we find that theta can be absorbed in $m$.
Let us now see what happens for $m\ne 0$. It follows from
Lecture II-4 that
for an external field $\phi(x)$
$$
\int DA\ e^{\frac{i}{2\pi}\int \phi F_A-\frac{1}{4e^2}\int |*F_A|^2}=
Ce^{-\frac{e^2}{2\pi}\int d^2x\min_n(n-\frac{\phi(x)}{2\pi})^2},\tag 5.26
$$
Therefore, the effective Lagrangian for $\phi$ for the Lagrangian (5.25)
is
$$
\gather
\Cal L_{eff}^{\theta_*,m_*}=\\
\int d^2x\left(
\frac{1+ g}{8\pi}|d\phi|^2-\frac{m_*}{\pi}\text{cos}(\phi-\theta_*)+
\frac{e^2}{2\pi}\min_n(n-\frac{\phi}{2\pi})^2
\right).\tag 5.27\endgather
$$
{}From this formula, it is seen, that the theory has a mass gap for
small $m_*$: the potential
$$
U(\phi)=-\frac{m_*}{\pi}\text{cos}(\phi-\theta_*)
+\frac{e^2}{2\pi}\min_n(n-\frac{\phi}{2\pi})^2 \tag 5.28
$$
has a unique global minimum (modulo $2\pi$) with positive second derivative.
This is the case for all $m_*$ if $\theta\ne \pi$. However, if $\theta=\pi$
and $m_*$ grows from $0$ to $\infty$, the global minimum at
$\phi=0$ keeps flattening, and at some point splits in two symmetric
minima, when the second derivative becomes zero. This should indicate that
starting at some finite value of $e/m_*$ there should be symmetry breaking.
Of course, this proves nothing, because (5.28) is not the quantum
effective potential
for our system (it is the potential only classically). However, we hope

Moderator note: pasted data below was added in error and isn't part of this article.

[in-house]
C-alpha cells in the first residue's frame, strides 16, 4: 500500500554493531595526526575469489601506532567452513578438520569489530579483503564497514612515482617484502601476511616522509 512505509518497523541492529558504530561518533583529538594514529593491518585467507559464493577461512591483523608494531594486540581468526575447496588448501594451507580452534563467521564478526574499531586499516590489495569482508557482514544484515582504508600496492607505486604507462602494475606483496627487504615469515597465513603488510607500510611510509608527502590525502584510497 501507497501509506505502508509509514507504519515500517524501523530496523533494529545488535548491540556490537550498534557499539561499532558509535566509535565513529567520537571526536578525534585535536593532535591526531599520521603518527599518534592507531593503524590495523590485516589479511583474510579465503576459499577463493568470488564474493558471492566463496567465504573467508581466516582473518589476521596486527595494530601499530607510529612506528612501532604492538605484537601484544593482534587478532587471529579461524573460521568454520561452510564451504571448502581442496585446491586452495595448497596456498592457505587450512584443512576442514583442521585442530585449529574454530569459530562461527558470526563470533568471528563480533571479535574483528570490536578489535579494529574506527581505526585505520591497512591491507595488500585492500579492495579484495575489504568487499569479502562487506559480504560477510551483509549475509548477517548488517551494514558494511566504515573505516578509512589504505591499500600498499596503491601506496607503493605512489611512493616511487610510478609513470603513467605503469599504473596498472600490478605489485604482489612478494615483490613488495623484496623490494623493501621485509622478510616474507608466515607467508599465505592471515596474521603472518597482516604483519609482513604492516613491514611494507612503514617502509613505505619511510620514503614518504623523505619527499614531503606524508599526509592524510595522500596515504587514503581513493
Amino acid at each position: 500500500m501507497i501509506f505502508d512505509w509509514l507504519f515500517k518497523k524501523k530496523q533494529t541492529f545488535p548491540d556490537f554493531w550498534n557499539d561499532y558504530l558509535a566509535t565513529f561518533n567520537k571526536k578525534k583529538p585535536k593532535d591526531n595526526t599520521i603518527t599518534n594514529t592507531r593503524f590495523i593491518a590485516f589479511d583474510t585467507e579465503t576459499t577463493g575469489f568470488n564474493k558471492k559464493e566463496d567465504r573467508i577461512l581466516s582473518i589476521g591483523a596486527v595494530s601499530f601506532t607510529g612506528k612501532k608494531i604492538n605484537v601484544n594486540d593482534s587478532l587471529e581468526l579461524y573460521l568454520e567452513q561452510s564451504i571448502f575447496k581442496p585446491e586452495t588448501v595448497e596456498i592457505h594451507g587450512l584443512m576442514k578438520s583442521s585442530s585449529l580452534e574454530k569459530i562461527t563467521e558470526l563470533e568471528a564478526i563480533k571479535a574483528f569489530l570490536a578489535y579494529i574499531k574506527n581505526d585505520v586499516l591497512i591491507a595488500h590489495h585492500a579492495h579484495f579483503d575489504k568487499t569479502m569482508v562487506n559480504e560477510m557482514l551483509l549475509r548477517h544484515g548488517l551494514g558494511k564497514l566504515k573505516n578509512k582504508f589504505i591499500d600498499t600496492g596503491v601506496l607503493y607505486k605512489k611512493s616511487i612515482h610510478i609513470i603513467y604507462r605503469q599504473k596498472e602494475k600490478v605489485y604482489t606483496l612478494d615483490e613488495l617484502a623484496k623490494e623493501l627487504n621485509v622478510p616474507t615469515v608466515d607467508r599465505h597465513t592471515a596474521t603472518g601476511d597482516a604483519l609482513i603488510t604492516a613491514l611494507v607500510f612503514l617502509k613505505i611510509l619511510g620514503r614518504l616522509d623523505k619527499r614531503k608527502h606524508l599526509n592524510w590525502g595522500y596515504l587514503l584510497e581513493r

that the true effective potential behaves similarly, and the picture is
qualitatively the same.
For more on this model, see S.Coleman's article in Annals of Physics,
vol. 101, p. 239-267 (1976).
\end
Let $J_0$ be the operator $\bar\psi_-\psi_-+\bar\psi_+\psi_+$
with valuus in 1-forms on the surface. This operator is called
``the charge density'' operator, and it is the current for the
diagonal $U(1)$ symmetry acting on fermions. This current is conserved,
and moreover by Gauss's law it is proportional to the derivative of the
field strength $*F$:
$$
\frac{1}{e^2}d*F=J_0.\tag 5.8
$$
(One can easily see that Gauss' law survives quantum mechanically,
under suitable renormalization of the operators).
Integrating this differential equation, we find
$$
\frac{1}{e^2}(*F(\infty,t)-*F(-\infty,t))=
\int_{\infty}^{\infty}J_0(x,t)dx\tag 5.9
$$
(here, as you might guess, we are working in Minkowski signature).
Denote the right hand side of (5.9) by $Q$. This is the operator of total
charge, and it is time-independent. We have commutation relations
$[Q,\psi_\pm]=\psi_\pm,[Q,\bar\psi_\pm]=-\psi_\pm$, so
$\psi_\pm$ have charge 1, and $\bar\psi_\pm$ have charge $-1$.
Now we can see confinement: for $\theta\ne \pm \pi$,
any state has total charge zero.
This follows from the fact that even classically, total energy
of any nonzero-charge configuration minus total energy
of the vacuum is infinite.